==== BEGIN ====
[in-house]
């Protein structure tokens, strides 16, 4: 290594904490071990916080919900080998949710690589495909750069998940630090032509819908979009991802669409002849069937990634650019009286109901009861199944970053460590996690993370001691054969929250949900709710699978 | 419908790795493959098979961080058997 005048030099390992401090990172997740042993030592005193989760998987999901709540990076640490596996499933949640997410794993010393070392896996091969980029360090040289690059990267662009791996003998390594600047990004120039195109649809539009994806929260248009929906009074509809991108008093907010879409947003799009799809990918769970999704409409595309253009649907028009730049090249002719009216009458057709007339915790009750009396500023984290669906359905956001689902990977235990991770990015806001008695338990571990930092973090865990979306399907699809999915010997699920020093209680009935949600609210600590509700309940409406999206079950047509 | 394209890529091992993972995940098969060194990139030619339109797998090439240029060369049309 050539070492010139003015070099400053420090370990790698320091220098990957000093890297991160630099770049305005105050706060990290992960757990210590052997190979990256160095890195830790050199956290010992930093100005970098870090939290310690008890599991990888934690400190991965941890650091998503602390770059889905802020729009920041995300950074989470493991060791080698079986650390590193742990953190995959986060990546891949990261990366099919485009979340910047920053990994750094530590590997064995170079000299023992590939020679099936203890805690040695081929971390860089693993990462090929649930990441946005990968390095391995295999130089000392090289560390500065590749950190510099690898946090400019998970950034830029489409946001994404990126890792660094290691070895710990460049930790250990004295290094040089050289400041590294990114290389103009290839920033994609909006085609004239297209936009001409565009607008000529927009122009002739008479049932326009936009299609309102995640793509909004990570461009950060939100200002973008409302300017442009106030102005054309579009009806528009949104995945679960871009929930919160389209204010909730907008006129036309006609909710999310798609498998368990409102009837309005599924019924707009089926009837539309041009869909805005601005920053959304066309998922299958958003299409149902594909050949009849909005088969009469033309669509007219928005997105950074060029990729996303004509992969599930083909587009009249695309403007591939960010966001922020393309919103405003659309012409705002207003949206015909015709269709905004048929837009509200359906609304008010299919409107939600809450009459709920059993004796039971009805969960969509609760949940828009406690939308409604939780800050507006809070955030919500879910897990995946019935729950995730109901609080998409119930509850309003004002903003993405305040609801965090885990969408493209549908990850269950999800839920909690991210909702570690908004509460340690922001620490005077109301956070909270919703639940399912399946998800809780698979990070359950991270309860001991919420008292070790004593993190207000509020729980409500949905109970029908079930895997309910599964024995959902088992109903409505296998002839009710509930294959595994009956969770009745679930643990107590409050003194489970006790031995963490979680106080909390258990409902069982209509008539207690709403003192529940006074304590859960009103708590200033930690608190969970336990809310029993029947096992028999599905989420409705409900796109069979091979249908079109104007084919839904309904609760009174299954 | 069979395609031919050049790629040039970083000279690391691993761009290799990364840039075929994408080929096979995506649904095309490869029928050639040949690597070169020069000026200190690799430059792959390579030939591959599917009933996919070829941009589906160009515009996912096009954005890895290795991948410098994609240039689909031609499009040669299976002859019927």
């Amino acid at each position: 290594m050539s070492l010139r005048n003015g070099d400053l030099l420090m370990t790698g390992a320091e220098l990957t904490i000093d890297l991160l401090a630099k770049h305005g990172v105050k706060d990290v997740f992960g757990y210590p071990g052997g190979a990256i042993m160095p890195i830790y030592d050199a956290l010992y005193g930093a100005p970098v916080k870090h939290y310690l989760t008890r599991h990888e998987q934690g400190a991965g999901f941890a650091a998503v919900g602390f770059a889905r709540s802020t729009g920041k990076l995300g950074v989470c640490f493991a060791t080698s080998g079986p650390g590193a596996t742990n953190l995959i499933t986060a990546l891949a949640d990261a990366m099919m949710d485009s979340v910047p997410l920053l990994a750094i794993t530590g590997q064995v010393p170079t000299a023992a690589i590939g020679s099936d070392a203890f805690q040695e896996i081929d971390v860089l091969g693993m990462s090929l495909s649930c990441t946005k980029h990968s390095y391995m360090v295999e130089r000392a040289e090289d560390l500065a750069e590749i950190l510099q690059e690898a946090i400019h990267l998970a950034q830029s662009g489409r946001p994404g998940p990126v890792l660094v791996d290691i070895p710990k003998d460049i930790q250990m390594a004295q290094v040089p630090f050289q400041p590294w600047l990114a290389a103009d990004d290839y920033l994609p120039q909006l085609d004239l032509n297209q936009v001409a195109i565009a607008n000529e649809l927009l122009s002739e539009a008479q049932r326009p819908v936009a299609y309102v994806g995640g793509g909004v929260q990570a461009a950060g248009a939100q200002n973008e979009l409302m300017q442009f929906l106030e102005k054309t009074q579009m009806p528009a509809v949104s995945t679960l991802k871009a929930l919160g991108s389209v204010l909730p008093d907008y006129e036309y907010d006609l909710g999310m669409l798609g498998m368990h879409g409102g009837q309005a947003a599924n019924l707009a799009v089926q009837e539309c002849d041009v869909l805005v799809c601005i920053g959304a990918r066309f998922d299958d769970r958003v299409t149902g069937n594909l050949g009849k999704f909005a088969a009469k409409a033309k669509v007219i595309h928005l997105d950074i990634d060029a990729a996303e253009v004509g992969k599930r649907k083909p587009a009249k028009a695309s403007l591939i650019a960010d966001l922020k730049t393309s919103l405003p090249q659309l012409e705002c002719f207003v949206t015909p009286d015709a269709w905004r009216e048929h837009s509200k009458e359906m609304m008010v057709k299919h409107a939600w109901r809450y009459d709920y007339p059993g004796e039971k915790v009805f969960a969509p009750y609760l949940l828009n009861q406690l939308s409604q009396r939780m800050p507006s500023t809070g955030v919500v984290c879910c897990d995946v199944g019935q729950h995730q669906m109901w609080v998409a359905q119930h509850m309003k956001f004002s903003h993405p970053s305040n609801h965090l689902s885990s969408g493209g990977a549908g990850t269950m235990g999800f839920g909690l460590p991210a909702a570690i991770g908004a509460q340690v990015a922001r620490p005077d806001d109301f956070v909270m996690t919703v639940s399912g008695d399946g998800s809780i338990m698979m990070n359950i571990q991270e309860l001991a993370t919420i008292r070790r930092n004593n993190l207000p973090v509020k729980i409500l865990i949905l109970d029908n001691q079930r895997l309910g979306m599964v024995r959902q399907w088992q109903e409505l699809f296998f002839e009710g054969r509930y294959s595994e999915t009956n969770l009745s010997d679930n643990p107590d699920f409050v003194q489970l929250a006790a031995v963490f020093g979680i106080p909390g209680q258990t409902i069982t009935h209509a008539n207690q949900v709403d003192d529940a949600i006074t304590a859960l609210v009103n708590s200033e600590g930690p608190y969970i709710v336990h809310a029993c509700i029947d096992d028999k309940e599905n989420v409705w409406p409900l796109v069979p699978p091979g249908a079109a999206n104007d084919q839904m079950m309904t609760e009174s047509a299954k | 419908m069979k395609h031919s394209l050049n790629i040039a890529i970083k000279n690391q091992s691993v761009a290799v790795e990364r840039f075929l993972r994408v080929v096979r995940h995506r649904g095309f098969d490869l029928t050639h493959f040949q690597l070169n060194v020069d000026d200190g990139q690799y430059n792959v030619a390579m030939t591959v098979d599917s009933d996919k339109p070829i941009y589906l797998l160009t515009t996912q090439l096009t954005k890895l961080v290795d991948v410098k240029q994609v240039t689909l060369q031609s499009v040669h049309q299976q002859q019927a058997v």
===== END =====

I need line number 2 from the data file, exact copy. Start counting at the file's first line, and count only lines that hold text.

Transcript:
């Protein structure tokens, strides 16, 4: 290594904490071990916080919900080998949710690589495909750069998940630090032509819908979009991802669409002849069937990634650019009286109901009861199944970053460590996690993370001691054969929250949900709710699978 | 419908790795493959098979961080058997 005048030099390992401090990172997740042993030592005193989760998987999901709540990076640490596996499933949640997410794993010393070392896996091969980029360090040289690059990267662009791996003998390594600047990004120039195109649809539009994806929260248009929906009074509809991108008093907010879409947003799009799809990918769970999704409409595309253009649907028009730049090249002719009216009458057709007339915790009750009396500023984290669906359905956001689902990977235990991770990015806001008695338990571990930092973090865990979306399907699809999915010997699920020093209680009935949600609210600590509700309940409406999206079950047509 | 394209890529091992993972995940098969060194990139030619339109797998090439240029060369049309 050539070492010139003015070099400053420090370990790698320091220098990957000093890297991160630099770049305005105050706060990290992960757990210590052997190979990256160095890195830790050199956290010992930093100005970098870090939290310690008890599991990888934690400190991965941890650091998503602390770059889905802020729009920041995300950074989470493991060791080698079986650390590193742990953190995959986060990546891949990261990366099919485009979340910047920053990994750094530590590997064995170079000299023992590939020679099936203890805690040695081929971390860089693993990462090929649930990441946005990968390095391995295999130089000392090289560390500065590749950190510099690898946090400019998970950034830029489409946001994404990126890792660094290691070895710990460049930790250990004295290094040089050289400041590294990114290389103009290839920033994609909006085609004239297209936009001409565009607008000529927009122009002739008479049932326009936009299609309102995640793509909004990570461009950060939100200002973008409302300017442009106030102005054309579009009806528009949104995945679960871009929930919160389209204010909730907008006129036309006609909710999310798609498998368990409102009837309005599924019924707009089926009837539309041009869909805005601005920053959304066309998922299958958003299409149902594909050949009849909005088969009469033309669509007219928005997105950074060029990729996303004509992969599930083909587009009249695309403007591939960010966001922020393309919103405003659309012409705002207003949206015909015709269709905004048929837009509200359906609304008010299919409107939600809450009459709920059993004796039971009805969960969509609760949940828009406690939308409604939780800050507006809070955030919500879910897990995946019935729950995730109901609080998409119930509850309003004002903003993405305040609801965090885990969408493209549908990850269950999800839920909690991210909702570690908004509460340690922001620490005077109301956070909270919703639940399912399946998800809780698979990070359950991270309860001991919420008292070790004593993190207000509020729980409500949905109970029908079930895997309910599964024995959902088992109903409505296998002839009710509930294959595994009956969770009745679930643990107590409050003194489970006790031995963490979680106080909390258990409902069982209509008539207690709403003192529940006074304590859960009103708590200033930690608190969970336990809310029993029947096992028999599905989420409705409900796109069979091979249908079109104007084919839904309904609760009174299954 | 069979395609031919050049790629040039970083000279690391691993761009290799990364840039075929994408080929096979995506649904095309490869029928050639040949690597070169020069000026200190690799430059792959390579030939591959599917009933996919070829941009589906160009515009996912096009954005890895290795991948410098994609240039689909031609499009040669299976002859019927």